The most recent results from GPIF's high-profile experiment with fee payouts should be reassuring for active money managers, at least those that can somewhat afford to live on the edge.
Some three years ago, the ¥186.2 trillion ($1.7 trillion) Government Pension Investment Fund moved to achieve a better alignment of interests with its external managers, instituting higher performance fees but only passive payouts for managers that fail to top their benchmarks.
The move, GPIF executives insisted, was designed to spawn more alpha rather than drive down fees. GPIF's new approach underscores a necessary focus on performance as pension funds confront multiple challenges.
For the fiscal year ended March 31, marked by pandemic-fueled volatility, GPIF's annual report showed managers were able to share in the portfolio's stellar 25% gain for the year: They collected a record ¥61 billion in fees, nearly double the ¥31.9 billion paid in the previous fiscal year. Indeed, more than 80% of the fund's 50-some active managers outperformed their benchmarks. The approach could serve as a model for other asset owners, especially the largest ones that can throw their weight around in fee negotiations.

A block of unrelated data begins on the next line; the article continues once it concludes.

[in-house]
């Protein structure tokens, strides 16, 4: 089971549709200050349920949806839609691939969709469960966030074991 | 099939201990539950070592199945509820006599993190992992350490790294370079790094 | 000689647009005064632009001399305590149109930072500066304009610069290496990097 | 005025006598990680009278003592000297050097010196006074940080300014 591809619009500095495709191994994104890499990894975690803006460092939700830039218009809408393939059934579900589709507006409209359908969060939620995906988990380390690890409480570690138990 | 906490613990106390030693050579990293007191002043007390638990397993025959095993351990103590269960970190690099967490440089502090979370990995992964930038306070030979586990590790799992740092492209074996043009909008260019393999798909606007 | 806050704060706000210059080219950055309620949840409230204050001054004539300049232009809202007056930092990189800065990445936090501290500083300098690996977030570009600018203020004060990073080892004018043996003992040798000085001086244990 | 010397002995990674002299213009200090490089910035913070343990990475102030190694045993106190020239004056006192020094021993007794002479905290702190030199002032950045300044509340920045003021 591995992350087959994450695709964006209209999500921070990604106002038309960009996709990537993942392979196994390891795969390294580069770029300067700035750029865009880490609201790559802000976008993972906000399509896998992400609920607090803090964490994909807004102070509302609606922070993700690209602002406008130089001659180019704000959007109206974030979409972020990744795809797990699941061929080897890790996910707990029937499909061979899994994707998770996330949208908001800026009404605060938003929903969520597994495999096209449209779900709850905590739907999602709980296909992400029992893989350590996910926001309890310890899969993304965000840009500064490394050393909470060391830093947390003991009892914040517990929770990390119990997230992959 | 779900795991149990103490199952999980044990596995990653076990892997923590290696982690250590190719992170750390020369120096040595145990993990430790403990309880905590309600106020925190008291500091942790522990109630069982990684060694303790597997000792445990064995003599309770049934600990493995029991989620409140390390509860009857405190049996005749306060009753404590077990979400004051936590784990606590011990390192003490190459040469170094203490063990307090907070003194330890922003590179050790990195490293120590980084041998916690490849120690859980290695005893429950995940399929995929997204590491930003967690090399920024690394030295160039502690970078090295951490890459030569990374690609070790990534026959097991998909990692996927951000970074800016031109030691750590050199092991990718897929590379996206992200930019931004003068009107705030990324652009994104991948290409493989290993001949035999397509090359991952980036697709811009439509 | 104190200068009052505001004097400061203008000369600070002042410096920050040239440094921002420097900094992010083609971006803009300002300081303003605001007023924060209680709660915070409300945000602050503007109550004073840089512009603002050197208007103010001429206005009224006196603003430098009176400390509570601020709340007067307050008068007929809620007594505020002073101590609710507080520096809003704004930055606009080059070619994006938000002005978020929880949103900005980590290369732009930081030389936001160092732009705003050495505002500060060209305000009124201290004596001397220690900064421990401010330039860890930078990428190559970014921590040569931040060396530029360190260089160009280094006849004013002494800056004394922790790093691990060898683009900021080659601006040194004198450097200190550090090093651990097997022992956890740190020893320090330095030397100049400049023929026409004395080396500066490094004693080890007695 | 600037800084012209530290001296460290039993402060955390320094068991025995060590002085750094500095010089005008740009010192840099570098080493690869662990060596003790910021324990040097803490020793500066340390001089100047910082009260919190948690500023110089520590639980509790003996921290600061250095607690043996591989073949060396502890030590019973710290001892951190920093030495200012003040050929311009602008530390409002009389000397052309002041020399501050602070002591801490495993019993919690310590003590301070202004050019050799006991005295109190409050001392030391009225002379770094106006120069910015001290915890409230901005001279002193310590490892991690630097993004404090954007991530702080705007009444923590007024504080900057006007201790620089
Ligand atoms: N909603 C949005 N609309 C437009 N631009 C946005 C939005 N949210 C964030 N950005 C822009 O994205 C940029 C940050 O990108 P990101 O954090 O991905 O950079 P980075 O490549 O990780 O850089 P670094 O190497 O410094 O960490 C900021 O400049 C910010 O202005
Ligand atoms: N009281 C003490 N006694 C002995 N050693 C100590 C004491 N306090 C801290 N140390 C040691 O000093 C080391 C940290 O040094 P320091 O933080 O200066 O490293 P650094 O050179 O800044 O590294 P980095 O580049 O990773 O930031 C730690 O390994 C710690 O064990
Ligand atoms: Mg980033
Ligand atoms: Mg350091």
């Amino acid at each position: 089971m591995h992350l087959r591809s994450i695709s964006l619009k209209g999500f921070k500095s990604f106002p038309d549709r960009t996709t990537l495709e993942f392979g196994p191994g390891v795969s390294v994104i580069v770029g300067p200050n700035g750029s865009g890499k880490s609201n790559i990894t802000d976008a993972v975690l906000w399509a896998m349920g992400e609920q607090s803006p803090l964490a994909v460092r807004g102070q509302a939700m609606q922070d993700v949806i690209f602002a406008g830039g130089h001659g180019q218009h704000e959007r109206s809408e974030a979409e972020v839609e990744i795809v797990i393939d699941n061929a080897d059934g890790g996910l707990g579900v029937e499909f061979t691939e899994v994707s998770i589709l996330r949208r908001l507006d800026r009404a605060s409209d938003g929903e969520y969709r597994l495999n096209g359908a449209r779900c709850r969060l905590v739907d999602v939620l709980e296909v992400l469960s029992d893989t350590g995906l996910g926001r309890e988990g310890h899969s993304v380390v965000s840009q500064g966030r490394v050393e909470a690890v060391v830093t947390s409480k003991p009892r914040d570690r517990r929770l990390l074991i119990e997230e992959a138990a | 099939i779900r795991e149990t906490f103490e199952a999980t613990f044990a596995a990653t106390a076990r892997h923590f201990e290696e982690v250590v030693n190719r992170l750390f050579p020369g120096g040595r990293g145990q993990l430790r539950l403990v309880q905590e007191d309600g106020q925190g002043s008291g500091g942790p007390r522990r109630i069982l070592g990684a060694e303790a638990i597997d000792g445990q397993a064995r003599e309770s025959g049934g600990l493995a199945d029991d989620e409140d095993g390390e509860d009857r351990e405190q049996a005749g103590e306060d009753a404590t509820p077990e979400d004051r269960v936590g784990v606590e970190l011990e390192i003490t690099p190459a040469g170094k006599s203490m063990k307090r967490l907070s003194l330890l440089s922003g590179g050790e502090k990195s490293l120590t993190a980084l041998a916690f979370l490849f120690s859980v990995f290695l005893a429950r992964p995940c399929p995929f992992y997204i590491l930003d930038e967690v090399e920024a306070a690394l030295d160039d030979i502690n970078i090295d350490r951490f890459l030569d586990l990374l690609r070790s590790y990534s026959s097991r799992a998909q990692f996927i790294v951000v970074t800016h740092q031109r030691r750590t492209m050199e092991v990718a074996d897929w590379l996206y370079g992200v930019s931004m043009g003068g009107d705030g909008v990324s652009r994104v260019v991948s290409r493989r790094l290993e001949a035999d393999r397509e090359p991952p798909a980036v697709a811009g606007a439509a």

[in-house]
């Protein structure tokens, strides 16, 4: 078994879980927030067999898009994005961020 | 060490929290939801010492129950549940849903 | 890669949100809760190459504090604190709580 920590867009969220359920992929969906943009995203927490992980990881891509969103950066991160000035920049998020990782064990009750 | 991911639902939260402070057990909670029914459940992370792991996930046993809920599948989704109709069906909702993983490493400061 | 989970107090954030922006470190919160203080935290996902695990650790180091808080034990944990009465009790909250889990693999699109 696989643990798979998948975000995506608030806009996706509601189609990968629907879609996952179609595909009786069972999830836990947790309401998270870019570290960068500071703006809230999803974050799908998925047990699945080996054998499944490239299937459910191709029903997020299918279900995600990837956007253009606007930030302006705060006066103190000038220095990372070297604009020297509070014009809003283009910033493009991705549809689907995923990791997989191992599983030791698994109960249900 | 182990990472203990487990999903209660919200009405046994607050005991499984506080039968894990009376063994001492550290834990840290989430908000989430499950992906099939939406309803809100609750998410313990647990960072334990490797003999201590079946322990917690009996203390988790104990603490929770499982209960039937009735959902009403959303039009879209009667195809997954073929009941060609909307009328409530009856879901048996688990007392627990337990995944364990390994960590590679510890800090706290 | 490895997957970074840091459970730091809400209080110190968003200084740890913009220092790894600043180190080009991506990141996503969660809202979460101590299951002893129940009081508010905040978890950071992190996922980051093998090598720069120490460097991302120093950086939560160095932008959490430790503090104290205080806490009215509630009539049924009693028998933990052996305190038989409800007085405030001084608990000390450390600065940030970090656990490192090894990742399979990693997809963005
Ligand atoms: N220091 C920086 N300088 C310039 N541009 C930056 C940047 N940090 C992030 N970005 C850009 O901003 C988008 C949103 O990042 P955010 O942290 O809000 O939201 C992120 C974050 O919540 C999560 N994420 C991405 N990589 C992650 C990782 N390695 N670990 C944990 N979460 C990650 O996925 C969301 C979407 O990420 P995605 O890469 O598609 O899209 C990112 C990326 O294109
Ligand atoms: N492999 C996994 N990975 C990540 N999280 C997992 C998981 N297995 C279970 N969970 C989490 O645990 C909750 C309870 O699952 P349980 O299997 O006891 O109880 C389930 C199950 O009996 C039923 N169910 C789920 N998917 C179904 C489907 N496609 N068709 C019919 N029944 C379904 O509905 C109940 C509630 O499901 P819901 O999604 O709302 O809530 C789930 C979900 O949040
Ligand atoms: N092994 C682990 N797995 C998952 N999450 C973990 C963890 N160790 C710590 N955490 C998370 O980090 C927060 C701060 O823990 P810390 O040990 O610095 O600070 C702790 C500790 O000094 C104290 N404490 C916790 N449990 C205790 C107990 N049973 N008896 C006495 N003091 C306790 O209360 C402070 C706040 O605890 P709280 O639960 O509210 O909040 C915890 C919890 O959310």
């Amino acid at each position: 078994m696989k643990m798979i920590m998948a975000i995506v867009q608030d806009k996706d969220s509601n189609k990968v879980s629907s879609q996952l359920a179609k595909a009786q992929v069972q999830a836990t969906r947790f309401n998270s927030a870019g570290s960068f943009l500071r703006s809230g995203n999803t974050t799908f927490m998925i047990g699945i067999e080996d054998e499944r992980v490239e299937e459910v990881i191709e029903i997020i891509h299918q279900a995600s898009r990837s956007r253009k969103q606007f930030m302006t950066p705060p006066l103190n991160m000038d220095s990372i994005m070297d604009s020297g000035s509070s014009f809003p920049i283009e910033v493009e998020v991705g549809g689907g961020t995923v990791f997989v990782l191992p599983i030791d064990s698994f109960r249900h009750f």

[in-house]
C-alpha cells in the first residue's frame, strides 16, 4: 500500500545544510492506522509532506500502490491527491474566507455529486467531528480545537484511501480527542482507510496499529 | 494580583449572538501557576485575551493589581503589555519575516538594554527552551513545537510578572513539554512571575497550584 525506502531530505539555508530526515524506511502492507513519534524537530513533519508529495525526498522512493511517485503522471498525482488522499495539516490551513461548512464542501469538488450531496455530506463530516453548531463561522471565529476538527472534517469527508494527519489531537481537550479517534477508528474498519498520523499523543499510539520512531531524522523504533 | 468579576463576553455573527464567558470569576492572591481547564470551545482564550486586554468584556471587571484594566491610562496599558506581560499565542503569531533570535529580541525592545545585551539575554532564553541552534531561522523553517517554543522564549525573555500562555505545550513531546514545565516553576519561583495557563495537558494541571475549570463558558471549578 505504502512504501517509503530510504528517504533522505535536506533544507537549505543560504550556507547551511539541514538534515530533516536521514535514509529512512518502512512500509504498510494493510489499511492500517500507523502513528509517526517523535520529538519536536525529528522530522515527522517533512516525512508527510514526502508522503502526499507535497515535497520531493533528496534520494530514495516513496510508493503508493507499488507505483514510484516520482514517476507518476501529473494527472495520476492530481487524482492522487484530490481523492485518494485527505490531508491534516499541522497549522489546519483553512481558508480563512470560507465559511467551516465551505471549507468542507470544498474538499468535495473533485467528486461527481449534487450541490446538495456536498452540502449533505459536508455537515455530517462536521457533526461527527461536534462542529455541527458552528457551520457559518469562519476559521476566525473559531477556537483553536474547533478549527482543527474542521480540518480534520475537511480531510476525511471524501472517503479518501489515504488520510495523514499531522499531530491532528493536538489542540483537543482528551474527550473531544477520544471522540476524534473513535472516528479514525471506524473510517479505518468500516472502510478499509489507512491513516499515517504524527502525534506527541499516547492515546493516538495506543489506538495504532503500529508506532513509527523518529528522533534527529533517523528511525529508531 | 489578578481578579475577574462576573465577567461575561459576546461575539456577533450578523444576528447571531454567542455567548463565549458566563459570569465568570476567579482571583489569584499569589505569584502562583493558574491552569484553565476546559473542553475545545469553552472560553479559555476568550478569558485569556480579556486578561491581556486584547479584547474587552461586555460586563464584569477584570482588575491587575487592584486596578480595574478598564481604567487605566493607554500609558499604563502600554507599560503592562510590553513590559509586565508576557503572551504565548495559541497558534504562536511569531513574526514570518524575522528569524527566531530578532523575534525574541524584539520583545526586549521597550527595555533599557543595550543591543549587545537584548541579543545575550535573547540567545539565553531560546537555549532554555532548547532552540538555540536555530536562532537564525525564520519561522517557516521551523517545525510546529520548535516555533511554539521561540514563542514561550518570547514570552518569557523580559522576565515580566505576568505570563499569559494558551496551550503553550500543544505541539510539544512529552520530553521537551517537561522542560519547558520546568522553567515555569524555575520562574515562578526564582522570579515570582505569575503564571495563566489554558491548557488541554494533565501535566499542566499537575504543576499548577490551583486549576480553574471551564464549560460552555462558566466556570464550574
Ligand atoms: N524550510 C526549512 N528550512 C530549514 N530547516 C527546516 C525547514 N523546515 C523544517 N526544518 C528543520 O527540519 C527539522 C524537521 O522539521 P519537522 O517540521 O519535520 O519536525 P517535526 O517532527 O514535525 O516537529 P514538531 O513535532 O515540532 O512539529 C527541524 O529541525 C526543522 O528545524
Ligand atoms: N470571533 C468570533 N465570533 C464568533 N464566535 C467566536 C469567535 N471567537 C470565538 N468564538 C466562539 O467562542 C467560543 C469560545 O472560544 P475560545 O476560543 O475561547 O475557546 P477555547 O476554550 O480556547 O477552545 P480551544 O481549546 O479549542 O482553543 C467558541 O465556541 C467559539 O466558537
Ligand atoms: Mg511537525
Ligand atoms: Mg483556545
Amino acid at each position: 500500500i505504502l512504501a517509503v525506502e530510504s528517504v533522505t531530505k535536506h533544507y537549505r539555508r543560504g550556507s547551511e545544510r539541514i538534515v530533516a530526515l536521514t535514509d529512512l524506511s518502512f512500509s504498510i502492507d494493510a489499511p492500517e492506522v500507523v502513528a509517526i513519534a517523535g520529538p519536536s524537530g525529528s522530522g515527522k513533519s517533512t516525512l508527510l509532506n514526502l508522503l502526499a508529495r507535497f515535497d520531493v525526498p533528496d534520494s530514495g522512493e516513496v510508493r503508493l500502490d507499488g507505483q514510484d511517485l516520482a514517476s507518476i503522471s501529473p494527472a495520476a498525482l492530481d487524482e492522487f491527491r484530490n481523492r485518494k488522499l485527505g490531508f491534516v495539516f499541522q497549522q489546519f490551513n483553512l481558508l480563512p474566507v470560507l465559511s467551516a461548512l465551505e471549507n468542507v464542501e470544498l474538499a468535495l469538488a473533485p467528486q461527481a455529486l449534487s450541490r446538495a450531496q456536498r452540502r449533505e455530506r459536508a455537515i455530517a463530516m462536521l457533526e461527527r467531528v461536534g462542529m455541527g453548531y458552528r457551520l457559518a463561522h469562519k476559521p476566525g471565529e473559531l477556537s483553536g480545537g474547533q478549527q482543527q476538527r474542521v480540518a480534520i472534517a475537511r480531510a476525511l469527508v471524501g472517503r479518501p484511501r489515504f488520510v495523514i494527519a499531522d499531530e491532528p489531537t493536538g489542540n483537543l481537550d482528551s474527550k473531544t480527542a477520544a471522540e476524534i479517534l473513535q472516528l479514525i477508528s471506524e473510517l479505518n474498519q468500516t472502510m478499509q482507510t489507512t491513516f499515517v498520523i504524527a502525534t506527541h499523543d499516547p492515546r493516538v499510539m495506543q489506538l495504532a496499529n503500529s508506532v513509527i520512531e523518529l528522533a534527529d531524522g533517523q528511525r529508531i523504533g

To be sure, the almost across the board outperformance of GPIF's more than 20 overseas bond managers for the most recent year, after almost equally across the board underperformance the year before, points to macro influences for that about-face in performance. In this case, that influence was the intersection of GPIF's decision to boost its asset allocation target for foreign bonds to 25% from 15% starting April 1, 2020, at the expense of domestic bonds, and the market impact of the pandemic.
But while fortune favored active managers under these market conditions — with several garnering tens of millions in added fees — GPIF's feast-or-famine payout structure will continue to loom large for managers. The previous year's big outperformer, Walter Scott & Partners Ltd., underperformed its global equity benchmark in the latest fiscal year and saw its one-year fee total fall by $35 million to $1.8 million.
Moving forward, managers might have to consider focusing more on other potential business segments with steadier revenue streams, such as wealth management or serving retail investors, as performance-focused institutional flows become ever-more volatile.
But as last year shows, the rewards are there for savvy managers at the happy confluence of skill and market trends.